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Elections / Health

Election time is stressful — and it’s not over yet

Your mental health matters amid ongoing uncertainty. Here's how to get through what comes next after voting.

Time to vote. (Photo by Sora Shimazaki on Pexels)
The voting is over. Now we wait.

Although many of the big elections of the 2022 midterms have been called and the sky hasn’t fallen yet, we won’t know the final makeup of US Congress until December, when Sen. Raphael Warnock and Herschel Walker have their runoff in Georgia. Races still in the “too close to call” category threaten to draw the election out, too, and some races could be contested.

On top of that, elections since 2020 are now associated with violence, which can be more than enough to amp up your anxiety.

A fall 2020 survey conducted by the American Psychological Association and Harris Poll found more than two-thirds of US adults (68%) said that year’s US presidential election was a significant source of stress in their life, versus 52% at the time of the 2016 presidential election.

It even has a name: election stress disorder. It’s not a scientific diagnosis, but it is accepted as a real concept by some psychiatrists, including the Mayo Clinic’s Dr. Robert Bright.

Real, but often not taken seriously

The New York Times was widely ridiculed on Election Day for tweeting a list of coping strategies, including dunking your face in ice water, but the suggestions weren’t all bad:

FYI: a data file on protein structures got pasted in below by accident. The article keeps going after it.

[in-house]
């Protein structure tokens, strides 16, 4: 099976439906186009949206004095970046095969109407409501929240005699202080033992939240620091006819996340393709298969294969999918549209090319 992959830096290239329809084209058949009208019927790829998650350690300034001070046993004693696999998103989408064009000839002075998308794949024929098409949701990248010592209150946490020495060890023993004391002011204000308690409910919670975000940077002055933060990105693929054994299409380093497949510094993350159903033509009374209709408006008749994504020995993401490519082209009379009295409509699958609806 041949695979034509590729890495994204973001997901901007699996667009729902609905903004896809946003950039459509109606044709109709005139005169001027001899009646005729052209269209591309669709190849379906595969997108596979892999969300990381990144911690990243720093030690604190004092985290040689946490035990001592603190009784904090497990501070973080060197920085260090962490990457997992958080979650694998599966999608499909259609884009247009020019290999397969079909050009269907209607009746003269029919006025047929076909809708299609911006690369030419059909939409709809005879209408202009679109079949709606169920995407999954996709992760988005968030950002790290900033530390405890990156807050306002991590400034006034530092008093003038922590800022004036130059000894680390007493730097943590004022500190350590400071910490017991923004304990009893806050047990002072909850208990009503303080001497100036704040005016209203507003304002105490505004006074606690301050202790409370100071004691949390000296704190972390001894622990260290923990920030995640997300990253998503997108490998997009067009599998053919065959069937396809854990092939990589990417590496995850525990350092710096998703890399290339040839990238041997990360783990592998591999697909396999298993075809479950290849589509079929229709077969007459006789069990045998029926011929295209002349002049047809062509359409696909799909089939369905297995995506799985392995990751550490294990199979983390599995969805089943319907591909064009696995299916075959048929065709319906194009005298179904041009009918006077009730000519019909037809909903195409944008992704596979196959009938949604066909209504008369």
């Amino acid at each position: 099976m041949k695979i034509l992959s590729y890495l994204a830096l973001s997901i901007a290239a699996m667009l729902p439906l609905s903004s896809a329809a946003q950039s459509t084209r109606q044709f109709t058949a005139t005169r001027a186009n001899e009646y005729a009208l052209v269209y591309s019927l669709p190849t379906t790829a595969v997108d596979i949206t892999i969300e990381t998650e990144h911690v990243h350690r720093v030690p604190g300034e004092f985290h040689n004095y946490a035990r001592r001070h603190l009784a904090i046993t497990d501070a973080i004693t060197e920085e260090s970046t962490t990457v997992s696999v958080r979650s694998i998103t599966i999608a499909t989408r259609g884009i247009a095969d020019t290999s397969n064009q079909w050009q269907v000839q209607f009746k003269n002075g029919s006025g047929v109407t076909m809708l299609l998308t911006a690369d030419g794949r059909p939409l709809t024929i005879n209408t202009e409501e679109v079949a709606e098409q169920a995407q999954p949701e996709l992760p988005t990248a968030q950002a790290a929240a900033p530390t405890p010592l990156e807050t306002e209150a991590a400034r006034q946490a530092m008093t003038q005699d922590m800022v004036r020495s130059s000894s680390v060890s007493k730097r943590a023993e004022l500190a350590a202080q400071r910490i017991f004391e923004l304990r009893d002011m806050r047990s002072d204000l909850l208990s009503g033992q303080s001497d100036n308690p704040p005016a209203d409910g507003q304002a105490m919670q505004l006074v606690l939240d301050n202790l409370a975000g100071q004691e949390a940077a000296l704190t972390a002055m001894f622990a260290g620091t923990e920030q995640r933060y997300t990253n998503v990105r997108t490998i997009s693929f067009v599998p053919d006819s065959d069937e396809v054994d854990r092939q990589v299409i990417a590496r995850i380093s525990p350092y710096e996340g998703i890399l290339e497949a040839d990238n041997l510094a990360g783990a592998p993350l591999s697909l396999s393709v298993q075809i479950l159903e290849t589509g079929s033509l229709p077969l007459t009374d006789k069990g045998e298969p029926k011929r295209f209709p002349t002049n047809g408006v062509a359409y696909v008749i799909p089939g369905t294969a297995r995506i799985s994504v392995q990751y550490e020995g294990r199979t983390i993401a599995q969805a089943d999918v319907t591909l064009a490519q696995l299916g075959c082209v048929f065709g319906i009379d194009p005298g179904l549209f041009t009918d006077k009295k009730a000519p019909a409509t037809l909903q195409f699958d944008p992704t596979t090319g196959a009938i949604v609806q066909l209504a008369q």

Calling diaphragmatic breathing “breathing like a baby” aside, deep breathing cycles can actually physically ease anxiety because it increases the amount of oxygen your body is taking in, evening out the exchange with carbon dioxide. When you’re stressed, you may unconsciously breathe shallowly into your chest and not all the way into your belly (and yes, breathing into the belly is what babies naturally do). It not only helps you relax, it can also lower your blood pressure and heart rate.

You can do deep breathing cycles with and app such as Calm or Breathly. For the workplace, in-person wellness programs like the Philly-based On The Goga can help teams reduce stress as a group.

Speaking of your team: If coworkers, like some of the more hostile responders to the NYT self-care tweet, find it funny or “weak” that you are going through election anxiety, seek out resources through your employer, which should not allow for mistreatment of its employees.

Beyond self care

Don’t rely only on self care if the stress is interfering with your life — speak to a therapist or psychiatrist, either in-office or virtually. Your regular doctor should be able to help set you up with a telehealth appointment with a mental health professional who accepts your insurance. If you don’t have health insurance, look into local services offered through or look up your state’s National Alliance on Mental Illness chapter for resources.

Depending on where you live or go to school, you may have access to mental health kiosks at your local library, pharmacy or campus.

One common piece of advice, to “just ignore the news,” is easier said than done.

“You can’t just shut it down and put your head in the ground,” Rich Lombino, a Wilmington therapist who specializes in workplace stress, told in 2020. “You have to be informed, while at the same time taking care of yourself. I recommend that people set up some sort of structure, like in the morning read the news, limiting how many articles you read, and again toward the end of the day and end it there. Stay away from social media and its conspiracy theories. Turn off news alerts. It can make a significant difference.”

And if you’re feeling fine and stress-free as we head into the aftermath of the midterm elections, try not to turn other people’s mental health issues into a joke.


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